The information that follows pertain to parts Campbell manufactures and controls.
The following three factors are taken into account when designing attachments:
- Pressure retaining parts are designed to meet the piping code, which defines minimum walls and materials necessary to meet our working pressure ratings. The most used code is ASME B31.3 for chemical plant and petroleum refinery piping, with ASME B31.1 for power piping also referenced. The piping codes use design pressure which by definition is the same as working pressure is in the hose industry. The piping code designs have a safety factor built into them by virtue of the allowable stress in comparison to the yield or tensile strengths of the material. It also includes a quality factor for the method of material manufacturing and a temperature chart to take all these variables into account. Although designing our fittings to meet the code would be adequate to meet the working pressure we publish, we actually surpass the minimums by a marginal amount for added safety for when the hose assembly may be subjected to higher pressures during proof or burst testing. All allowable materials per the piping codes meet various ASTM standards.
- Non pressure retaining parts or mechanical parts are designed using standard engineering practices and may include portions of the piping code even though the parts are not retaining pressure but only the force developed by the pressure. Materials used for mechanical parts meet various ASTM standards for their manufacture.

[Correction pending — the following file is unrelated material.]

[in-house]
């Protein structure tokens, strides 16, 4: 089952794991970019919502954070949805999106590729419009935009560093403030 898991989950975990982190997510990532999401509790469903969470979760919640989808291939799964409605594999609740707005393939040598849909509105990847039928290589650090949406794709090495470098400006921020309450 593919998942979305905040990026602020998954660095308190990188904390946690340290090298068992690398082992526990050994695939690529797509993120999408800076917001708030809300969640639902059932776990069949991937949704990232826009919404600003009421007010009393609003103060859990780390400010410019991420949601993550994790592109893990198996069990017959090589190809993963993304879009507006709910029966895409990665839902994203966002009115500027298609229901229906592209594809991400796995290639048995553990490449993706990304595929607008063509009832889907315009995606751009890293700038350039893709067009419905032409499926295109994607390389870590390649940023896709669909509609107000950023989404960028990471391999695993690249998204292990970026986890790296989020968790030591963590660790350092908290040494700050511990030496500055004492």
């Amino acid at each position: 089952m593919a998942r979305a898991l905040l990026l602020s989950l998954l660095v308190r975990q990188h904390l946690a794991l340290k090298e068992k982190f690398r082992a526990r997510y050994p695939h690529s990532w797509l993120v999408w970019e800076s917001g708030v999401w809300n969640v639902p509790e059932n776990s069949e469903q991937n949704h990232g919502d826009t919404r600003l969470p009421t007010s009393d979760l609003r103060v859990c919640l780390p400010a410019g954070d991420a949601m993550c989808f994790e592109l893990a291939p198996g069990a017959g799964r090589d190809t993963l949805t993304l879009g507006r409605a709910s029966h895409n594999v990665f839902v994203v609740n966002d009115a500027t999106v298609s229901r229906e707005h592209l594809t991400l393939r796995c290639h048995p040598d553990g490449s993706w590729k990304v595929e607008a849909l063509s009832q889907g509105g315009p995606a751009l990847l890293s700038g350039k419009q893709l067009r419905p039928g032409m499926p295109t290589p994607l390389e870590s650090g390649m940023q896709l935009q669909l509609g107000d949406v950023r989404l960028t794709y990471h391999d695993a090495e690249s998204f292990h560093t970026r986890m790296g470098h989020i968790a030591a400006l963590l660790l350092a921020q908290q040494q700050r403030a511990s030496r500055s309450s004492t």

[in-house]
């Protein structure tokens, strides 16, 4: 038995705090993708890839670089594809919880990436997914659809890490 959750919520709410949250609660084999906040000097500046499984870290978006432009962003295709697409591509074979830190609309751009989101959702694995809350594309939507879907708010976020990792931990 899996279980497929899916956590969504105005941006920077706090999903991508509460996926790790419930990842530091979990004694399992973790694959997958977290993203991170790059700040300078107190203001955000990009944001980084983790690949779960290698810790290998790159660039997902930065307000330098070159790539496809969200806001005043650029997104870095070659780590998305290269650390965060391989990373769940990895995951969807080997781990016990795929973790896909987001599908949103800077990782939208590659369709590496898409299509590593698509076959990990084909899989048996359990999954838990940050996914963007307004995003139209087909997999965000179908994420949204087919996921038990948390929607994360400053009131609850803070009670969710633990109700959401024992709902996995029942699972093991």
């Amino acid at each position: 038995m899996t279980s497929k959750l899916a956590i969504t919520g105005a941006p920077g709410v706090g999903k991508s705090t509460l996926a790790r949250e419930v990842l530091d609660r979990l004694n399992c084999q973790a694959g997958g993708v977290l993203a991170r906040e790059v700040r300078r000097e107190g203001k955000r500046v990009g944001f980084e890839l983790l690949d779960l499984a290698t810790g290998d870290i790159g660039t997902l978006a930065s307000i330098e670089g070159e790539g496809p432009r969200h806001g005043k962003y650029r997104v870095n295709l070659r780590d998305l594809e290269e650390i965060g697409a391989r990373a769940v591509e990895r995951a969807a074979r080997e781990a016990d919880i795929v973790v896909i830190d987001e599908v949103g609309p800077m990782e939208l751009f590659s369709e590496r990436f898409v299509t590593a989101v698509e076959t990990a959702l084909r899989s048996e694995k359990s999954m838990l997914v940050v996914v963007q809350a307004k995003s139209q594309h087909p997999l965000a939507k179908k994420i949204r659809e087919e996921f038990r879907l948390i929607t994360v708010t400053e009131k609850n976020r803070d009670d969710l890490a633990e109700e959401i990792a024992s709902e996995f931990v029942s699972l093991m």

- Hose retention of an attachment is ascertained by burst testing to ASTM D380 at 70°F. The working pressure ratings published are based on these tests with a four to one safety factor. Actual hose bursts below the required 4 to 1 are not counted since the hose could not seriously test the attachment. However, hose bursts above the required 4 to 1 are counted as well as other failures of the attachment. Obviously not every hose or every size has been tested but with nearly a thousand tests, there is substantial data to extrapolate for odd sizes and most hoses. Similarly, our temperature-derating chart was established and verified from data developed from elevated temperature testing. Testing is constantly ongoing caused by new product development, customer requests, new available hoses and the want for more substantiating information.
There is no standard for the barbs or shanks of fittings though there is a general recommendation per the RMA IP-2 hose book that fitting shank outside diameter should be 1/32″ larger than the nominal hose diameter. Our proprietary shank designs meet these general requirements except in those instances where another standard dictates otherwise. For example, our chem-joint shanks conform to the shank diameters called by the old military standard for cam and groove fittings MIL-C-27487 and by the current CID (federal commercial item description) A-A-59326.
Wherever standards exist for the mechanical aspects of a fitting, they are employed and adhered to. These may include:
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